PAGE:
Posts tagged ‘Norfolk’

August 11, 2012

Week 51 – Raking the Hay

In the Spring of 1980 my friends Ian and Jane put on an excellent series of folk concerts in Oxford: Nic Jones with support from Crows; June Tabor and Martin Simpson; Martin Carthy and John Kirkpatrick. The latter were in fact joined by trumpeter Howard Evans, and when I saw them the following year at the Lewes Folk Day, they were billed as Carthy, Kirkpatrick & Evans. I can’t remember if they sang this song in Oxford, but they certainly did in Lewes, and I was very taken with it. I learned the song shortly afterwards, when I found the words and music in Roy Palmer’s Everyman’s Book of English Country Songs. And not long after that I first heard the original source, Sam Larner, on the Topic LP A Garland for Sam.

A live recording of Martin and John singing the piece – unaccompanied, in unison – was included on the 4-CD box set, The Carthy Chronicles.

I had the pleasure of singing this yesterday during an all-too-brief visit to the lunchtime session at The Volunteer in Sidmouth.

Raking the Hay

August 5, 2012

Week 50 – In Scarborough Fair Town

Blue plaque on the wall of Sam Larner’s cottage in Bulmer Lane, Winterton (from the Winterton-on-Sea website)

Blue plaque on the wall of Sam Larner’s cottage in Bulmer Lane, Winterton (from the Winterton-on-Sea website)

You can’t go far wrong with a “drowned lover” song, and this is a particularly fine example. From the great Sam Larner of Winterton in Norfolk. There are slightly different recorded versions on The Voice of the People Volume 2 and Now is the Time for Fishing (also on Topic).

In Scarborough Fair Town

June 5, 2012

Week 41 – The Wild Rover

The version of this song popularised by The Dubliners, with it’s “Nay Nay Never” (clap – clap – clap) chorus, is probably the most widely known British folk song.  Which was always reason enough for me not to feel any inclination to learn it. I was aware that there were other versions out there – Dave Townsend has a nice Hampshire version, while the Scottish singer Sylvia Barnes recorded a wonderful version with the band Kentigern (well it’s certainly wonderful when she sings it).

But I was only inspired to learn the song when I heard it sung by Norfolk fisherman Sam Larner, on the Topic CD reissue of the 1961 LP Now Is The Time For Fishing.

Sam’s tune is very closely related to that commonly used for ‘The Blackbird’ and it seemed to me quite different from the usual version. However Brian Peters, on the TradSong forum, has presented a very credible argument that in fact, just as The Dubliners got ‘Black Velvet Band’ from Norfolk singer Harry Cox (via Ewan MacColl) Sam Larner’s version may well have been  the source of  their ‘Wild Rover’. The Dubliners are thought to have learned it from Louis Killen, and it seems likely that he got it from Ewan MacColl, who had recorded the song from Larner in the late 1950s. Brian writes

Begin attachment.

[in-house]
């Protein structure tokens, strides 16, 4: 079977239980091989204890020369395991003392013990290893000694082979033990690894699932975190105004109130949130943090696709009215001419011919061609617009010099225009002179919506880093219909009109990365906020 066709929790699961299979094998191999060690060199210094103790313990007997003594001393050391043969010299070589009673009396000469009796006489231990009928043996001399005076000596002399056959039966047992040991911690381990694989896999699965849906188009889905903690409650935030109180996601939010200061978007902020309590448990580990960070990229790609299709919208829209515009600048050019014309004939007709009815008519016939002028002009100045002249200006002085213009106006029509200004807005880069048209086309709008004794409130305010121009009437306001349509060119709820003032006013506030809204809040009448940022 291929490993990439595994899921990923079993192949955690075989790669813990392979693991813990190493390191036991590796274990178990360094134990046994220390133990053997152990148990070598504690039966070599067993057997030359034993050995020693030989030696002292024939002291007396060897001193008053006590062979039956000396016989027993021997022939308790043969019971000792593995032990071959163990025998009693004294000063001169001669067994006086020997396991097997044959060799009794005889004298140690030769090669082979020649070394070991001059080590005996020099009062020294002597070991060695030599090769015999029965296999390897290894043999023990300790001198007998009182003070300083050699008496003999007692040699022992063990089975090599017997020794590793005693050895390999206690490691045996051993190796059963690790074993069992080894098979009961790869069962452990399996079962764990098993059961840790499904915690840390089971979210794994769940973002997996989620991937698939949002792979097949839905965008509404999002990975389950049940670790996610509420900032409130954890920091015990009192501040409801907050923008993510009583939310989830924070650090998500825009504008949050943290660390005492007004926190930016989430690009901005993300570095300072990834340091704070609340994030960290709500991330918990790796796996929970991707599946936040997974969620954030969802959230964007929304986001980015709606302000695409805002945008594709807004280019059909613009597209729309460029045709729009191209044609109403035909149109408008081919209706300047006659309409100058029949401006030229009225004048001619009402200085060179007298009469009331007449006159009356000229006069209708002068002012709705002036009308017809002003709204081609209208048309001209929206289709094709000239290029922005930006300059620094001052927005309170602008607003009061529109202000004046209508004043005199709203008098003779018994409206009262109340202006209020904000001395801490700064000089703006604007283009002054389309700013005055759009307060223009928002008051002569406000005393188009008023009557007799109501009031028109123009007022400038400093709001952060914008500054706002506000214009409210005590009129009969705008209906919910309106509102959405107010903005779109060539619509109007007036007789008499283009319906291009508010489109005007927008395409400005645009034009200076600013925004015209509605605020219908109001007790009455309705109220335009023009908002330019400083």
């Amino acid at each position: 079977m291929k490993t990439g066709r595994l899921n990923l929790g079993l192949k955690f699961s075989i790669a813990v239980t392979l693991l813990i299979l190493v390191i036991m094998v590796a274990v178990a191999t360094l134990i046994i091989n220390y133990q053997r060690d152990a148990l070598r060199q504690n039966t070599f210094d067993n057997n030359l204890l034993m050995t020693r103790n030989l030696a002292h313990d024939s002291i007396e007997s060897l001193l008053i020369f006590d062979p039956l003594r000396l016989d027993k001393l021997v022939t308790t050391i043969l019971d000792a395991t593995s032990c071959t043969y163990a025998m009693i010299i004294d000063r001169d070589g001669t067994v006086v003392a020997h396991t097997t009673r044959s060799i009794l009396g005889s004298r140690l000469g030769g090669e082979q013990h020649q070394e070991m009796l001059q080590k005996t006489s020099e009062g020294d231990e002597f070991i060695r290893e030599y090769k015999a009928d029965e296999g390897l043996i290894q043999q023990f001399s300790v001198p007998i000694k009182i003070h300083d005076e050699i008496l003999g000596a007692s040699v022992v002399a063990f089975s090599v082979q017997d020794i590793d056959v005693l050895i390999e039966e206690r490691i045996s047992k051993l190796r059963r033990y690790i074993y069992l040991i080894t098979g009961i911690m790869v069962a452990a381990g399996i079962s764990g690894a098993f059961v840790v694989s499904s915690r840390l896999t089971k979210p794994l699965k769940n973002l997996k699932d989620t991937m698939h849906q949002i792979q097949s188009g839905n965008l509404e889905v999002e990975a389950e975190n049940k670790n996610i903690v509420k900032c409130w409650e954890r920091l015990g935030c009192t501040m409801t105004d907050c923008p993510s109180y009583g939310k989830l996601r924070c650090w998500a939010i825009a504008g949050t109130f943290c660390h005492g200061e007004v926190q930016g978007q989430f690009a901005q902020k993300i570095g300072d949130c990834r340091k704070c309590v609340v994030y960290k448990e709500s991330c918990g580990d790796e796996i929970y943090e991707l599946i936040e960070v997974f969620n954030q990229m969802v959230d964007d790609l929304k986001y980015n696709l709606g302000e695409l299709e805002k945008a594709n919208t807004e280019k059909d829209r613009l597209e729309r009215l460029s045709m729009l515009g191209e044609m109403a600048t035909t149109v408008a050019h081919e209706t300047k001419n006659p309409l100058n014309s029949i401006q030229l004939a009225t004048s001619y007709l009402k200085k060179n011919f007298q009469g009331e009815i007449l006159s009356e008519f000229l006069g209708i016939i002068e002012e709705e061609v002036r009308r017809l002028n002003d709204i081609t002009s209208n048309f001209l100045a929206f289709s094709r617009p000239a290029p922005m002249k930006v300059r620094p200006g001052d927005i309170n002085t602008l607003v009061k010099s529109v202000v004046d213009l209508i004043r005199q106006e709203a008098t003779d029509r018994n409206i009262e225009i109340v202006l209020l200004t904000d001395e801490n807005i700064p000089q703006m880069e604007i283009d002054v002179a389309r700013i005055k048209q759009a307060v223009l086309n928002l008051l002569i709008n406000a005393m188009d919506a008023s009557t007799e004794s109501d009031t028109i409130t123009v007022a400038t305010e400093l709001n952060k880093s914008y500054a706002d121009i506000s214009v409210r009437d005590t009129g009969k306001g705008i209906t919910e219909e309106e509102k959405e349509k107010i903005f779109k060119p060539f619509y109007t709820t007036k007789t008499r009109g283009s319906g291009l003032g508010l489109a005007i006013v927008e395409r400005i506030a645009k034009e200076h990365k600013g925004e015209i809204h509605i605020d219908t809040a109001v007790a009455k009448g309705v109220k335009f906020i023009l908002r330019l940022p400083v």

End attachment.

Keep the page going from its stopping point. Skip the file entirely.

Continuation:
The MacColl / Dubliners melody sounds to me precisely the kind of thing you’d expect, if the Larner melody had been tweaked to turn it into something subtly different – I’ve done that kind of thing myself and know the tricks, and I understand that MaColl had form on that score. The changes (a slight narrowing of range, a more frequent resolution on the tonic, for instance) serve to make the tune simultaneously less interesting musically, and more accessible.

Whatever the truth, The Dubliners produced a popular classic, and I prefer the way Sam Larner sang it!

The Wild Rover

May 27, 2012

Week 40 – The Female Drummer

I learned this from Peter Bellamy’s 1969 solo LP  The Fox Jumps Over the Parson’s Gate. Bellamy learned the song from the great Harry Cox of Catfield in Norfolk (you can hear him singing it on the Topic double-CD The Bonny Labouring Boy) while Walter Pardon, from nearby Knapton, had a very similar version. Obviously this is a song which ought really to be sung by a woman, but with such an impressive list of male precedents, I won’t let this worry me. In any case, it’s a joy to sing.

The Female Drummer

December 3, 2011

Week 15 – One Cold Morning in December / The Drunkard and the Pig

December is here, and before I launch into a slew of Christmas Carols, here’s a couple of comic songs set in December, and where the narrator ends up in the gutter.

‘One Cold Morning in December’ is from my favourite traditional singer, Walter Pardon of Knapton in Norfolk. I learned it from the Topic LP A Country Life, but you can now find it on Voice of the People Volume 15: As Me and My Love Sat Courting. The song has not been collected from any other traditional singer.

I first heard ‘The Drunkard and the Pig’ sung – many years ago – by Doug Hudson of Tundra. The final line (rather like the line “Someone called out: Daddy, don’t go down the mine!” from ‘Rawtenstall Annual Fair’) stayed with me, even though I couldn’t remember the rest of the song. So I was very glad to find it included in Roy Palmer’s A Taste of Ale, and even more pleased when Magpie Lane were asked to record a CD to go with the book, so that I got the chance to record the song. Roy doesn’t print a tune, but notes that it’s to be sung to the tune of ‘The Wonderful Crocodile’. I took my recollection of ‘The Wonderful Crocodile’ and bent it a bit to fit these words. It’s very satisfying to sing; if you only have 30 seconds to spare and are desperate to burst into song, this is a good one to have in your repertoire!

One Cold Morning in December

 The Drunkard and the Pig